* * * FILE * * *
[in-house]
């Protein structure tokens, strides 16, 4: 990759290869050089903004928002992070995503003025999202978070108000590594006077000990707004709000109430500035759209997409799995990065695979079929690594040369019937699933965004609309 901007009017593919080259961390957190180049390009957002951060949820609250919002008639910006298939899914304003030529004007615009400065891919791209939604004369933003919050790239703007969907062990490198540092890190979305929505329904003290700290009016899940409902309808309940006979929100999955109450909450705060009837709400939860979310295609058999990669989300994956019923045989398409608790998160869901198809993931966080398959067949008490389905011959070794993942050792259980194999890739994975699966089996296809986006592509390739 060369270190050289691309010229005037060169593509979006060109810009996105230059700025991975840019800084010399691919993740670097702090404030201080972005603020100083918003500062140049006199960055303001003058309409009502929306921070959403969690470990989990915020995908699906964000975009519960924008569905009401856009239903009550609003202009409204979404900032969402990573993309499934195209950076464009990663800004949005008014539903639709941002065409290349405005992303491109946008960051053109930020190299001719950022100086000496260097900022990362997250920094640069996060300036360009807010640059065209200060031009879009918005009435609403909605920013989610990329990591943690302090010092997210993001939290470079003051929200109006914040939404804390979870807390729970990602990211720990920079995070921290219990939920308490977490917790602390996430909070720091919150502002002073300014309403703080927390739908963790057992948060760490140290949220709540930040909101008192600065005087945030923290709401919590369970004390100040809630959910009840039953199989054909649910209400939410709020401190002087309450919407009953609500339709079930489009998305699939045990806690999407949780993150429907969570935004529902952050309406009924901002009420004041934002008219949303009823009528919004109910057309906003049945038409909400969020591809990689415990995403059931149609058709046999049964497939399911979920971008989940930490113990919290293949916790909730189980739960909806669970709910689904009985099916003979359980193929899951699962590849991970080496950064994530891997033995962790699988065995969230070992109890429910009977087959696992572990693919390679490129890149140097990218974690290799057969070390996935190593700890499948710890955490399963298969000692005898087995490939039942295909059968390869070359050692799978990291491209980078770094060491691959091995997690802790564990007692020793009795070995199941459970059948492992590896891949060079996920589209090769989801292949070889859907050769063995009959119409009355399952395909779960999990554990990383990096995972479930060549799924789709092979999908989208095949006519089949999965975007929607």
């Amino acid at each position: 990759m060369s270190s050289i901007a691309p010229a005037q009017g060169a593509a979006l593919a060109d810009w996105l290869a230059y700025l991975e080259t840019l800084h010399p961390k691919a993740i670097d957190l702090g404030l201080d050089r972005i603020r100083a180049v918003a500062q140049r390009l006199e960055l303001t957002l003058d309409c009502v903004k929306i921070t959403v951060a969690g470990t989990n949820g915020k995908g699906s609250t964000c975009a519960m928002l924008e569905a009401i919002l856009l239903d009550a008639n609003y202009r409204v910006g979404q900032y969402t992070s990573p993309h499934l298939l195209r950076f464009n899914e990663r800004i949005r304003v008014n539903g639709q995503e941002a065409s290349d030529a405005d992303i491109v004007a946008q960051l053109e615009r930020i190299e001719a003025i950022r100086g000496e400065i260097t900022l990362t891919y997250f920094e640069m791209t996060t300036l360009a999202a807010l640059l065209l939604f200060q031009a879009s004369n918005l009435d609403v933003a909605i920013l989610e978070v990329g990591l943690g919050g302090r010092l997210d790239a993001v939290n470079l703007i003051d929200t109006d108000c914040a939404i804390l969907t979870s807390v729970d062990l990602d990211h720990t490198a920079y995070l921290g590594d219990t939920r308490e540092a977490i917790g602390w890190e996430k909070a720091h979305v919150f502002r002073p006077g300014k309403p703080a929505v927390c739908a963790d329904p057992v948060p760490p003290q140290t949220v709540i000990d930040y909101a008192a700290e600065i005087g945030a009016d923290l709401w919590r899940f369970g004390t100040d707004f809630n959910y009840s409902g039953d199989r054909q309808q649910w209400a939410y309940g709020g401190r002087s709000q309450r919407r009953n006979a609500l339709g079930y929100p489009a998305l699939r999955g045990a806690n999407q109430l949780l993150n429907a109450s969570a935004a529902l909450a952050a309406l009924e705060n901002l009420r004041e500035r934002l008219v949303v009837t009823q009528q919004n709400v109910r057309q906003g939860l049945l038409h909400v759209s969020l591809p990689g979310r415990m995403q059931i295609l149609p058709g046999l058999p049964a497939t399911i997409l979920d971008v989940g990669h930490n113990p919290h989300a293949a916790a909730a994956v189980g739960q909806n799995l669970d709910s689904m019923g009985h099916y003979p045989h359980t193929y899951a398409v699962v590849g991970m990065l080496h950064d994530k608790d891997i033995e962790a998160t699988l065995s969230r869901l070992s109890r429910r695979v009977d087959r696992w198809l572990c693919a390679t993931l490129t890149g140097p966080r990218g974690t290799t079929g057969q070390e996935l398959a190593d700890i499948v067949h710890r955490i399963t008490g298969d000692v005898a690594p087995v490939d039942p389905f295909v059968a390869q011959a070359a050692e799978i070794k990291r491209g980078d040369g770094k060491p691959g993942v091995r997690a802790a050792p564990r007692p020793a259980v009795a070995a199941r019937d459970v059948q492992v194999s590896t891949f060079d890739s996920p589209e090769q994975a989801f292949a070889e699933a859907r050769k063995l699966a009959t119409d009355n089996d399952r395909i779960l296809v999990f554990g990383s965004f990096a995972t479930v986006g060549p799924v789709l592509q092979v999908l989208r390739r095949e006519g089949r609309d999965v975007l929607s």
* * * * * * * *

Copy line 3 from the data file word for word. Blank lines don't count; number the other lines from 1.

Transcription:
């Amino acid at each position: 990759m060369s270190s050289i901007a691309p010229a005037q009017g060169a593509a979006l593919a060109d810009w996105l290869a230059y700025l991975e080259t840019l800084h010399p961390k691919a993740i670097d957190l702090g404030l201080d050089r972005i603020r100083a180049v918003a500062q140049r390009l006199e960055l303001t957002l003058d309409c009502v903004k929306i921070t959403v951060a969690g470990t989990n949820g915020k995908g699906s609250t964000c975009a519960m928002l924008e569905a009401i919002l856009l239903d009550a008639n609003y202009r409204v910006g979404q900032y969402t992070s990573p993309h499934l298939l195209r950076f464009n899914e990663r800004i949005r304003v008014n539903g639709q995503e941002a065409s290349d030529a405005d992303i491109v004007a946008q960051l053109e615009r930020i190299e001719a003025i950022r100086g000496e400065i260097t900022l990362t891919y997250f920094e640069m791209t996060t300036l360009a999202a807010l640059l065209l939604f200060q031009a879009s004369n918005l009435d609403v933003a909605i920013l989610e978070v990329g990591l943690g919050g302090r010092l997210d790239a993001v939290n470079l703007i003051d929200t109006d108000c914040a939404i804390l969907t979870s807390v729970d062990l990602d990211h720990t490198a920079y995070l921290g590594d219990t939920r308490e540092a977490i917790g602390w890190e996430k909070a720091h979305v919150f502002r002073p006077g300014k309403p703080a929505v927390c739908a963790d329904p057992v948060p760490p003290q140290t949220v709540i000990d930040y909101a008192a700290e600065i005087g945030a009016d923290l709401w919590r899940f369970g004390t100040d707004f809630n959910y009840s409902g039953d199989r054909q309808q649910w209400a939410y309940g709020g401190r002087s709000q309450r919407r009953n006979a609500l339709g079930y929100p489009a998305l699939r999955g045990a806690n999407q109430l949780l993150n429907a109450s969570a935004a529902l909450a952050a309406l009924e705060n901002l009420r004041e500035r934002l008219v949303v009837t009823q009528q919004n709400v109910r057309q906003g939860l049945l038409h909400v759209s969020l591809p990689g979310r415990m995403q059931i295609l149609p058709g046999l058999p049964a497939t399911i997409l979920d971008v989940g990669h930490n113990p919290h989300a293949a916790a909730a994956v189980g739960q909806n799995l669970d709910s689904m019923g009985h099916y003979p045989h359980t193929y899951a398409v699962v590849g991970m990065l080496h950064d994530k608790d891997i033995e962790a998160t699988l065995s969230r869901l070992s109890r429910r695979v009977d087959r696992w198809l572990c693919a390679t993931l490129t890149g140097p966080r990218g974690t290799t079929g057969q070390e996935l398959a190593d700890i499948v067949h710890r955490i399963t008490g298969d000692v005898a690594p087995v490939d039942p389905f295909v059968a390869q011959a070359a050692e799978i070794k990291r491209g980078d040369g770094k060491p691959g993942v091995r997690a802790a050792p564990r007692p020793a259980v009795a070995a199941r019937d459970v059948q492992v194999s590896t891949f060079d890739s996920p589209e090769q994975a989801f292949a070889e699933a859907r050769k063995l699966a009959t119409d009355n089996d399952r395909i779960l296809v999990f554990g990383s965004f990096a995972t479930v986006g060549p799924v789709l592509q092979v999908l989208r390739r095949e006519g089949r609309d999965v975007l929607s």